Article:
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World

Dated Photos Viral As Shanghai Citizens Protesting COVID-19 Lockdown

The images shared as protests in Shanghai predate the weeks-long COVID-19 lockdown in the city.

By - AFP | 13 May 2022 7:44 AM GMT

Two photos have been viewed thousands of times in Korean social media posts that claim they show Shanghai residents -- who have been under a strict COVID-19 lockdown since April 2022 -- protesting Chinese troops carrying out martial law in the megacity. However, the images have been shared in a false context; both predate Shanghai's weeks-long lockdown. One shows police drills in the southern city of Shenzhen in August 2019, while the second photo was from Hong Kong's pro-democracy protests in November 2019. AFP found no official reports or announcements stating that China had placed Shanghai under martial law as of May 3, 2022.

The images were shared together in a graphic posted on Facebook on April 25, 2022.

The first photo appears to show police equipped with riot gear, while the second shows riot police grabbing a person lying on the ground.

"Why is China performing a lockdown show with fake corona? Subtitle: Is this the beginning of a breakdown of China? Emergency - Martial law effectively declared in Shanghai, China. Civil resistance begins!" reads part of the Korean-language post caption.

The posts circulated online after most of Shanghai's 25 million residents were confined to their homes for weeks as the city battles a major Covid-19 outbreak. 

However, the city has struggled to provide fresh food to those under lockdown while patients reported difficulties accessing non-Covid medical care, leading to small protests breaking out across Shanghai, AFP reported.


Screenshot of the misleading Facebook post, captured on May 2, 2022.

Korean-language text superimposed on the graphic translates to English as: "'2nd Tiananmen Incident' occurred. China imposes martial law in Shanghai".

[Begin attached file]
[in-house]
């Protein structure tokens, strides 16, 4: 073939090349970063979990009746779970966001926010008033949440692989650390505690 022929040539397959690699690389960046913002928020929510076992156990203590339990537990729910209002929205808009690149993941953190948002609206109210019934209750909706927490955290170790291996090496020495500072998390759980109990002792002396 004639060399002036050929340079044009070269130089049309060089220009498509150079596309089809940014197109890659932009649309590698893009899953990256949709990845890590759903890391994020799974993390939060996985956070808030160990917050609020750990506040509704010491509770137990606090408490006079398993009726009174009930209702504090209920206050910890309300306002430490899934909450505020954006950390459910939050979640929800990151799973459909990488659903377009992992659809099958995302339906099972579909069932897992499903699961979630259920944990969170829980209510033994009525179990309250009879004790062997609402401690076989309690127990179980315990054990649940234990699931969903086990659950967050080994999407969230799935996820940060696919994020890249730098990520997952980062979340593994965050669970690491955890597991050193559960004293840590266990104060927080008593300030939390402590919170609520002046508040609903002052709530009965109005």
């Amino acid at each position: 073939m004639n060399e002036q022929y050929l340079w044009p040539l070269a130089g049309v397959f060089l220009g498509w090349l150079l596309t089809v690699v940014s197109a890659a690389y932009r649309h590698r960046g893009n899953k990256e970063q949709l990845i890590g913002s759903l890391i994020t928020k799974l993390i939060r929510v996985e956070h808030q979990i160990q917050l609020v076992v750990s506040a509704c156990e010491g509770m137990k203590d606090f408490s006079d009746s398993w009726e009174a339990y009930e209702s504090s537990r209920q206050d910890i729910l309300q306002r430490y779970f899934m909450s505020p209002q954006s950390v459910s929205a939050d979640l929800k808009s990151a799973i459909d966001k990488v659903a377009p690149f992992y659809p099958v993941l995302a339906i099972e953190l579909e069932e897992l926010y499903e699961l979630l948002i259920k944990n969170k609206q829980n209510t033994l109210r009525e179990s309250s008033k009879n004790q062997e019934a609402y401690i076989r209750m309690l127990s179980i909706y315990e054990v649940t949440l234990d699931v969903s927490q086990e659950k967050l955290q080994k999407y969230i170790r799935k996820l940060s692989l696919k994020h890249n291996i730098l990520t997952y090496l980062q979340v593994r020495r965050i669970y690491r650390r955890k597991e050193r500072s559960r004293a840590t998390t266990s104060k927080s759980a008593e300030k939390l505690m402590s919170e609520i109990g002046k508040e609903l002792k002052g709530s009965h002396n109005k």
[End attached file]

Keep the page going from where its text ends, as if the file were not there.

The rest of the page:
The "Tiananmen incident" refers to student-led protests in Beijing which were violently crushed by Chinese authorities on June 4, 1989.

The same graphic was also shared alongside a similar claim on Naver Band and KakaoStory, two popular social media platforms in South Korea. 

The graphic was also used as a thumbnail on a YouTube video viewed more than 18,000 times. The video makes a similar claim using both real scenes from Shanghai and stock footage from other protests across the world.

However, the images have been shared in a false context; neither was taken in Shanghai.

Shenzhen police drills

A Google reverse image search found the first photo of police in riot gear matches an AFP photo taken on August 6, 2019 in the southern Chinese city of Shenzhen.

The photo caption reads in part: "This photo taken on August 6, 2019 shows Chinese police officers taking part in a drill in Shenzhen in China's southern Guangdong province, across the border from Hong Kong."

Below is a screenshot of the first photo shared in the misleading social media posts (left) and the AFP photo (right):

Screenshot of the first photo in the misleading posts (left) and the photo in AFP's archives (right).

Hong Kong protests

The second photo corresponds to a photo taken by The Associated Press in Hong Kong on November 18, 2019.

It shows a protester being dragged by riot police during intense clashes at the Hong Kong Polytechnic University when officers laid siege to the campus while hundreds of pro-democracy demonstrators barricaded themselves inside -- one of the most violent chapters of the city's protest movement.

The photo's caption reads: "Police in riot gear drag a protester who was trying to flee from the Hong Kong Polytechnic University in Hong Kong, Monday, Nov. 18, 2019. Hong Kong police have swooped in with tear gas and batons as protesters who have taken over the university campus make an apparent last-ditch effort to escape arrest. (AP Photo/Ng Han Guan)." 

Below is a screenshot comparison of the second photo shared in the misleading social media posts (left) and the original AP photo (right):

Screenshot comparison of the second photo in the misleading posts (left) and the original AP photo (right)

AFP found no official reports or announcements stating that China had placed Shanghai under martial law as of May 3, 2022.

In early April, Shanghai authorities took to Chinese microblogging site Weibo to deny claims that armed police had taken over the city, as seen here and here

AFP has debunked other misleading claims about Shanghai's Covid-19 lockdown here; and claims that the pandemic is "staged" here and here.

(Except for the headline, this story has not been edited by BOOM staff and is published from a syndicated feed.)